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Arts & Culture

Mandy Patinkin: 'Delivering The Mail' For America's Great Lyricists

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Actor and singer Mandy Patinkin comes to Edmonds and Tacoma this week.

You might know Mandy Patinkin as CIA operative Saul Berenson on the Showtime television drama “Homeland.” Or maybe you know him as https://youtu.be/6JGp7Meg42U" target="_blank">Inigo Montoya from the film “The Princess Bride.” But Patinkin’s career began on stage. He won a Tony for the role of Che in the Andrew Lloyd Webber musical “Evita.” And he’s been a frequent presence on stage in the years since. 

Patinkin is performing two concerts in Western Washington, at the Edmonds Center for the Arts on June 22, and at Tacoma's Pantages Theater on June 24. He spoke to KPLU's Ed Ronco.

Interview Highlights

On Lyrics: “Lyrics are the food of my soul. I’m a storyteller, and I just happen to be telling these stories on musical notes, that’s all. … These songs are written by gifted geniuses, and the reason they end up being what people call classics is because they have simplicity to them that reflect the human condition in an infinite variety of ways.”

On His Stage Debut: “I was in Hebrew school; It was a Sunday morning play; I was probably 7 years old. We were playing a scene where all the kids were sitting reading their books, and the teacher was in front of them. I was playing one of the Nazis outside, and I was supposed to stamp my foot three times – and that was the signal for the teacher to say, ‘Oh my goodness! The Nazis are coming! Quick! Hide the books. Sit on your books to hide them.’ And I was so nervous I forgot to stamp my feet and I just walked in and said my first line: ‘Where are the books?’ They were all in their laps. I thought it was a wonderful mistake because it just showed how stupid the Nazis were.”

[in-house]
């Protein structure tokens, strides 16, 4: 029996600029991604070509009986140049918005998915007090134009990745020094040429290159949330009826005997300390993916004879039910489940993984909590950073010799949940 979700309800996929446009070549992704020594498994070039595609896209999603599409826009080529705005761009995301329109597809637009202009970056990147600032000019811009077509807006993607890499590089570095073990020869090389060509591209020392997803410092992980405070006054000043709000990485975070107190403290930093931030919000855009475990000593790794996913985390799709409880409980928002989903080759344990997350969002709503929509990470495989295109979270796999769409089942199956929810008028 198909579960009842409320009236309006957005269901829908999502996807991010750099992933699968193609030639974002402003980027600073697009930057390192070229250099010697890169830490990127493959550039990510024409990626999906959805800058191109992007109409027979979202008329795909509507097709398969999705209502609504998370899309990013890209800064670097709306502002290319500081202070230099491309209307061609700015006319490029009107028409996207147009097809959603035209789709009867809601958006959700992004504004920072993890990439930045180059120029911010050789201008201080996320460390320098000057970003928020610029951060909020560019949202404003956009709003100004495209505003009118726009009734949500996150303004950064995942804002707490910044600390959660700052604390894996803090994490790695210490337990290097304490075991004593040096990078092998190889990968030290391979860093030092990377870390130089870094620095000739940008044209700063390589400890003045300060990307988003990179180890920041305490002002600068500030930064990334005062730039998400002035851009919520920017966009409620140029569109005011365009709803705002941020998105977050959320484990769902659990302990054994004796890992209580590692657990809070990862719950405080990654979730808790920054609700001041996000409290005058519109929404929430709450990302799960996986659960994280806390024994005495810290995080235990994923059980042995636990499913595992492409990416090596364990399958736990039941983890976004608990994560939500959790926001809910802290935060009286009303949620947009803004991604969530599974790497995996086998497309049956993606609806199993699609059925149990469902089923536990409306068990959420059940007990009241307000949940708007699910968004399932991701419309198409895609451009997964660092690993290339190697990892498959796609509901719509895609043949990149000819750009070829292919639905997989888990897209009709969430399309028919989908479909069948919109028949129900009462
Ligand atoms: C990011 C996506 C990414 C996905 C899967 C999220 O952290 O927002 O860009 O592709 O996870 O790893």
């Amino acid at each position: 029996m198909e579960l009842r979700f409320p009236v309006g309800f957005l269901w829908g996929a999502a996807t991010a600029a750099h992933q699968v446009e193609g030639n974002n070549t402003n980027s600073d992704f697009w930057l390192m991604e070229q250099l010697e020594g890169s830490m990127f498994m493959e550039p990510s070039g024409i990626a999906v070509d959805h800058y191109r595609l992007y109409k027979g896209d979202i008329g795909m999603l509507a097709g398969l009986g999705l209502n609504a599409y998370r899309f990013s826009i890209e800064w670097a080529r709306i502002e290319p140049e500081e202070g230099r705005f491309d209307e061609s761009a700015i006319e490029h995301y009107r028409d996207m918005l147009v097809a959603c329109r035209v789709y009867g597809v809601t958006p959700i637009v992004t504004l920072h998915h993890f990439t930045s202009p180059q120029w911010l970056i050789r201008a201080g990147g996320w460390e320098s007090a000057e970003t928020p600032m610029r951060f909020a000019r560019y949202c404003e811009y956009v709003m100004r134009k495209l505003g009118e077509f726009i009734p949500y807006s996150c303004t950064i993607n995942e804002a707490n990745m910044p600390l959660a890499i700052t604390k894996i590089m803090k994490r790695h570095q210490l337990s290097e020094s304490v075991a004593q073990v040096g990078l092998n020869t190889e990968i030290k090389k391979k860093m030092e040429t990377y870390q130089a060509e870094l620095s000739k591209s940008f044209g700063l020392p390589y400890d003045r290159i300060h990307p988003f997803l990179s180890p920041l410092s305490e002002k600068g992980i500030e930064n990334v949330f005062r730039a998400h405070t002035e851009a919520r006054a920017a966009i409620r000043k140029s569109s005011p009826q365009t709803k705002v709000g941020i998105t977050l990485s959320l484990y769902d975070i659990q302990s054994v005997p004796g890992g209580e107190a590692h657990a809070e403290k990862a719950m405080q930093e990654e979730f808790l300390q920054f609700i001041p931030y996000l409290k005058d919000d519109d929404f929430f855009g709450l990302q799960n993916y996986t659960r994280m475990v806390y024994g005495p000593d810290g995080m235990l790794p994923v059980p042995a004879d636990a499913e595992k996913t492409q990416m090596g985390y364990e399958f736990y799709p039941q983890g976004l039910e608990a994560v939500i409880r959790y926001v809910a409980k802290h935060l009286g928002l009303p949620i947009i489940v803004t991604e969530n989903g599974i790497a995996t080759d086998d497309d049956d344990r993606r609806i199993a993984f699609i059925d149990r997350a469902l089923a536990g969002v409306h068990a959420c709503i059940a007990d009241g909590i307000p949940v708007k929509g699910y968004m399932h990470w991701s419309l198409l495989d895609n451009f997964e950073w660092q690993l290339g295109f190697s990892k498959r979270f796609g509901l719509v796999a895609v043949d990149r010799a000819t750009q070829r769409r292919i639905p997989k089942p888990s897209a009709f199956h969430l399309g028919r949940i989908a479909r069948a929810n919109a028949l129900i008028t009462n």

On Theater: “I love working in film and television, but you do it for the crew; You do it for a camera; It’s edited; It goes through a whole process and you’re not with the people when they’re watching it. When you’re in the theater doing a play or a concert, the audience is a character in the development and the progress of the evening. … It’s a whole world of difference.”

On Politics: “There are songs I sing where sometimes the lyrics have a certain political edge to them. And there are certain songs I tailor to make comments. There’s one in particular that is a comment on some of the economic concerns we all live with. I have promised myself for this particular season – these two months I’m doing these concerts right now – and I’ve promised my audience, that I’m not going to discuss politics. I need a break from it, and I feel my audience needs a break from it…. We have all had more than enough and we’re not even finished with the first act.”

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